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    Vegetative Buffer Zone Functions and Benefits

    by: SOLitude Lake Management   |   Feb 24, 2012

    Written by Industry Expert David Ellison, Aquatic Biologist

    describe the imageStormwater maintenance will typically include recommendations about buffer management and what is needed for the buffer around the pond. Often pond owners and those who live around a pond or lake will know that a buffer is good for the pond, but not the dynamics as to how a buffer benefits in the filtration of water, nutrient reduction, erosion control, goose control and mosquito control.

    When rain water drains through parking lots, streets and then grassy areas, the water will have accumulated a significant amount of nutrients that will lead to pond algae blooms. Without a buffer the water will continue to flow across the grass unimpeded and nutrients will only be filtered by the grass before it reaches the pond. Established tall grasses will do the most effective job of filtering nutrients because they have a strong root system and can sequester nutrients quickly. Studies have shown that buffers will be most effective at removing nutrients beginning at three meters wide and even wider buffers will do a better job at filtering nutrients. Although a short manicured buffer may look aesthetically appealing, the cultural practice that is healthy for ponds and lakes is to allow the native grasses to grow and remove the non-beneficial species that will reduce the ability of the grasses to filter the nutrients.

    What are some of the main benefits of vegetative buffers?

    Maintaining a healthy stand of plants within the buffer will also allow for the root system to become well established and lower the risk of erosion. Routinely cutting the buffer zone, scalping the turf along the pond banks and allowing trees to grow in the buffer can all lead to erosion and additional nutrient loading. This will lead to the addition of sediment, increased algae, and the shallowing of the pond over time.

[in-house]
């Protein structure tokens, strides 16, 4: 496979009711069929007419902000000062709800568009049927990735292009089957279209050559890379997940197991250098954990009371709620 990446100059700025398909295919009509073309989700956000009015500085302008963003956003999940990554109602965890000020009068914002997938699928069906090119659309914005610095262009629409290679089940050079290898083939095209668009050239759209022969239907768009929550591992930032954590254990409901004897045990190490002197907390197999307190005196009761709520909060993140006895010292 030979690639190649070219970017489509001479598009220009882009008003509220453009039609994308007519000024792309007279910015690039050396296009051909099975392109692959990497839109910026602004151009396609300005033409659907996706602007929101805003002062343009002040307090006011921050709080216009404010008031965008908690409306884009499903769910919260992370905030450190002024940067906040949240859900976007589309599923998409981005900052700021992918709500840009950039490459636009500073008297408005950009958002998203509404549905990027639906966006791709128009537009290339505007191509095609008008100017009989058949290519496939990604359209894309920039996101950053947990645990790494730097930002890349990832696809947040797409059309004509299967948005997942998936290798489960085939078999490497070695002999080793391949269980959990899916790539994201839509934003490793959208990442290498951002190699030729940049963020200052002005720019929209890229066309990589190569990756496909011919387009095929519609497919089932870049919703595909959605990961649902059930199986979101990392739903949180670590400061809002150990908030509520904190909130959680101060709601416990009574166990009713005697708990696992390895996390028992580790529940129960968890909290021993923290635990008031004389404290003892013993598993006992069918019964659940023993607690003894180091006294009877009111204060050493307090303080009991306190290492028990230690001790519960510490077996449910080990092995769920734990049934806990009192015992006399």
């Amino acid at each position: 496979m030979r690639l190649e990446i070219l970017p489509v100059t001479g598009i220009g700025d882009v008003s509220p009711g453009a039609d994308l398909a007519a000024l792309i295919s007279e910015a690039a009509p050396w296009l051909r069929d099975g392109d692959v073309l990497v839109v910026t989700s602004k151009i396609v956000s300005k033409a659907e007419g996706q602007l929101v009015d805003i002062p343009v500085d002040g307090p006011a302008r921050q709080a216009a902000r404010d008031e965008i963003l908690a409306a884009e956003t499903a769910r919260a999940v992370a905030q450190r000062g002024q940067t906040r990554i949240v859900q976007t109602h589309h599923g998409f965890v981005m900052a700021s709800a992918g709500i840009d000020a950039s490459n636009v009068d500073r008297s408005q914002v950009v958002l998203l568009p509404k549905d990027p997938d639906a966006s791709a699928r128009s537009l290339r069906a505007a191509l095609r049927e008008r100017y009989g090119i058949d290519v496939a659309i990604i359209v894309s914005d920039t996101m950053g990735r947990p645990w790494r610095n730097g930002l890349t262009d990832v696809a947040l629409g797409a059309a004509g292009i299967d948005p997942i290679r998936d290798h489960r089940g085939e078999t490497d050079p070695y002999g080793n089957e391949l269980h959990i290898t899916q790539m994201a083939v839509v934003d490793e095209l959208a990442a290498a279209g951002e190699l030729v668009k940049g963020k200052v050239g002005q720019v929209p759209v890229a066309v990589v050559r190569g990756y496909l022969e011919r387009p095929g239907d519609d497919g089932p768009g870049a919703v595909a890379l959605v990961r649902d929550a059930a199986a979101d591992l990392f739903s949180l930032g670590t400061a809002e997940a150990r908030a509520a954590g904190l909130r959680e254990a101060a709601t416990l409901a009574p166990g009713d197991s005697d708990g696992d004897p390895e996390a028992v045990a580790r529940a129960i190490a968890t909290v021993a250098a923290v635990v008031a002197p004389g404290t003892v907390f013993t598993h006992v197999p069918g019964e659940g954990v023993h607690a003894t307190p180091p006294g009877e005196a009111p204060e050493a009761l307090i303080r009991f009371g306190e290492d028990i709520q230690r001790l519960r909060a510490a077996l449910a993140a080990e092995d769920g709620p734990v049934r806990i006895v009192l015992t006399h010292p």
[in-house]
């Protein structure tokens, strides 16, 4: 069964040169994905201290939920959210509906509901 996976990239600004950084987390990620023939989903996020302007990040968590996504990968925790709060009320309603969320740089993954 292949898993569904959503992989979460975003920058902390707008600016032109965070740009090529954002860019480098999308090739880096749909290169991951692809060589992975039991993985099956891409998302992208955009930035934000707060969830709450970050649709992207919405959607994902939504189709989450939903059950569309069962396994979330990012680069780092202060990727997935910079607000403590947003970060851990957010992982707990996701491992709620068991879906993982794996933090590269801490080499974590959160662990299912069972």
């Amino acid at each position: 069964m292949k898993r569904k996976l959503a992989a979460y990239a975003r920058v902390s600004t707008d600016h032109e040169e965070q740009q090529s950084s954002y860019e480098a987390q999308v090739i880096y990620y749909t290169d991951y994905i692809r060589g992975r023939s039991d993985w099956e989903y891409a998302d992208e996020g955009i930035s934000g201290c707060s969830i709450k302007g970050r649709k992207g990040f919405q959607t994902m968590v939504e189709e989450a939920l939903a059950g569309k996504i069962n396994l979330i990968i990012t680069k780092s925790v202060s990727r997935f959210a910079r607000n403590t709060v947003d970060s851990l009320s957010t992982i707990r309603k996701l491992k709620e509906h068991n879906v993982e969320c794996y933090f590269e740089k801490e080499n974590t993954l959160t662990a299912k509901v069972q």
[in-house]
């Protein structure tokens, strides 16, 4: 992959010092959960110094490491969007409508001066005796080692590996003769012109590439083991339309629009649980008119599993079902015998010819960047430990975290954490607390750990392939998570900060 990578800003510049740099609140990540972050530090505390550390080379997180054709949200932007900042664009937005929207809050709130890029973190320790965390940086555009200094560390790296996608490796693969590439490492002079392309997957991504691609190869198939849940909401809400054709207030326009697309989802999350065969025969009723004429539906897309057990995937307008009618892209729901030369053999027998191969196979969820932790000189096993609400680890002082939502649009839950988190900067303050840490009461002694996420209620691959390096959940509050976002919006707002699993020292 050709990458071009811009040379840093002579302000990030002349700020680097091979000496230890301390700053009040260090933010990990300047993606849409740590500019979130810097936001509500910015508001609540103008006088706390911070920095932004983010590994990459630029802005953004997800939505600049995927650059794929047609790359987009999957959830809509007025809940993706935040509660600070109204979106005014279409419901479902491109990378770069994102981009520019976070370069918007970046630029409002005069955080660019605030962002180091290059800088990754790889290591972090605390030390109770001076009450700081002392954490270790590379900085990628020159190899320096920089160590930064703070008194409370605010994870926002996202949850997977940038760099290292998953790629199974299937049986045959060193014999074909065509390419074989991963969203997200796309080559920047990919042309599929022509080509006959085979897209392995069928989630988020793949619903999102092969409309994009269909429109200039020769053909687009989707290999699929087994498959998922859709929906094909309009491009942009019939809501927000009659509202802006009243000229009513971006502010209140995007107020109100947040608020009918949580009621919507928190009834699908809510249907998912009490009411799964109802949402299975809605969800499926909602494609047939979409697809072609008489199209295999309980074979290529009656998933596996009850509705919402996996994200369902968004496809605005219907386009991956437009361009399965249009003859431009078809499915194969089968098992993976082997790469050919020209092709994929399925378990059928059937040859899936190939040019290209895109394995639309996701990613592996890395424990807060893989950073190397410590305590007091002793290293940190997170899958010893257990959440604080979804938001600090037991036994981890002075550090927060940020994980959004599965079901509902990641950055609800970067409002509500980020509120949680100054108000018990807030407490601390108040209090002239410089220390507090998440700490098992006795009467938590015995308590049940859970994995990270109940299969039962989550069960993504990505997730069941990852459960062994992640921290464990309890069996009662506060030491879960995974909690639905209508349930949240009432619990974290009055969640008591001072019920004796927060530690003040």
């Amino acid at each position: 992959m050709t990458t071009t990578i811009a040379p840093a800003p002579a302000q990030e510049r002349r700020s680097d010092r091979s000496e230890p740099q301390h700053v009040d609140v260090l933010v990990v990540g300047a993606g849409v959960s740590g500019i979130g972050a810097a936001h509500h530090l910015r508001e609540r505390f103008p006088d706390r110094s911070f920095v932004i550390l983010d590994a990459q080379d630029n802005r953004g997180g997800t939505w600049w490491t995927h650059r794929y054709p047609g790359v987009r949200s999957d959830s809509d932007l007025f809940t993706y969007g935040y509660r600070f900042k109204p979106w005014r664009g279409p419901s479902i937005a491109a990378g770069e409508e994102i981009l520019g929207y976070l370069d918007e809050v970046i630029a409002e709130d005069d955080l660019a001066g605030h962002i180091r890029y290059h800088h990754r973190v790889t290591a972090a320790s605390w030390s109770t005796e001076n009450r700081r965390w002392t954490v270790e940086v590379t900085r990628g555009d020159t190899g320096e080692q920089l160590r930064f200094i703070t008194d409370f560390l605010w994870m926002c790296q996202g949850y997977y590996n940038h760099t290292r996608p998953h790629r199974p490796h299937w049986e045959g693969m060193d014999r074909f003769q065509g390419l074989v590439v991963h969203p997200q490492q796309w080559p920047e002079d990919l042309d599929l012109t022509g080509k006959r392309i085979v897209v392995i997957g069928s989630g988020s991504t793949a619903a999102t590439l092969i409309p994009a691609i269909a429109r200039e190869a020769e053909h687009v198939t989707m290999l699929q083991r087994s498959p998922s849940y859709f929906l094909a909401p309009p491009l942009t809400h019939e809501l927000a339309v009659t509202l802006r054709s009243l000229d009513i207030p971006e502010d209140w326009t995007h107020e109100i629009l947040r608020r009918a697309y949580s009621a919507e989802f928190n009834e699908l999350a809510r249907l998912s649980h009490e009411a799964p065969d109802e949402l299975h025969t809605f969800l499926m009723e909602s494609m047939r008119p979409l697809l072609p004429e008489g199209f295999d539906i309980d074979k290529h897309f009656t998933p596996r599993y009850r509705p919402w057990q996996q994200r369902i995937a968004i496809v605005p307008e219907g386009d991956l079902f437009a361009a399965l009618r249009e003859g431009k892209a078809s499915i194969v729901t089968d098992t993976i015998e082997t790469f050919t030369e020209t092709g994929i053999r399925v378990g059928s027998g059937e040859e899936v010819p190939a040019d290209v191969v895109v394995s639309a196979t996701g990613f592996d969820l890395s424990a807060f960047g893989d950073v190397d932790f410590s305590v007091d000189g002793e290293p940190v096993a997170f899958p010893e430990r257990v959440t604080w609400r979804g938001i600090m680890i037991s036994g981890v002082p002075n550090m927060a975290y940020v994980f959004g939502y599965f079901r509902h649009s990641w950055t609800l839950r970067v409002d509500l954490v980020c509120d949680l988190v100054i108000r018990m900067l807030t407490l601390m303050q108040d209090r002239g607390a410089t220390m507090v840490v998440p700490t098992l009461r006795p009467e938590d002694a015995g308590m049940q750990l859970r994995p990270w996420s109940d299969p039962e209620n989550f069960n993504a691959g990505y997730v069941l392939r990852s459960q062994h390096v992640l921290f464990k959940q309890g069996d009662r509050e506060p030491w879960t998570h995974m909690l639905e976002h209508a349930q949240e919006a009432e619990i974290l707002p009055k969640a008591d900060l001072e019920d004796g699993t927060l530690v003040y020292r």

Geese can be a nuisance problem around ponds, often establishing nests and remaining for many years. One of the most effective practices to reduce or eliminate geese is to maintain a healthy, dense, tall buffer. Geese will often go to another body of water rather than deal with the difficulty of accessing a pond or lake that has an established buffer that does not allow a line of sight to the body of water. Buffers will also provide habitat for numerous non-threatening species and mosquito-consuming predators.

    Having a healthy, beautiful pond in your community will give families a place to fish and increase home values. Buffer zones are often an overlooked aspect of the aquatic habitat and the function of the buffer is significant to the overall health of the pond. Establishing buffer zones is a simple practice that will provide great results for the health of the waterbody.

    8 Questions To Ask When Hiring A Pond And Lake Management Company

    Speak With SOLitude

    Contact the experts at 888-480-LAKE (5253) for all of your lake, pond and fisheries management needs. 

    David Ellison is an Aquatic Biologist with SOLitude Lake Management. Since 1998, SOLitude Lake Management has been committed to providing full service lake and pond management services that improve water quality, preserve natural resources, and reduce our environmental footprint. Services are available throughout the Eastern United States. Fisheries management consulting and aquatic products are available nationwide. Learn more about SOLitude Lake Management and purchase products at www.solitudelakemanagement.com.

     

    Topics: Buffer Management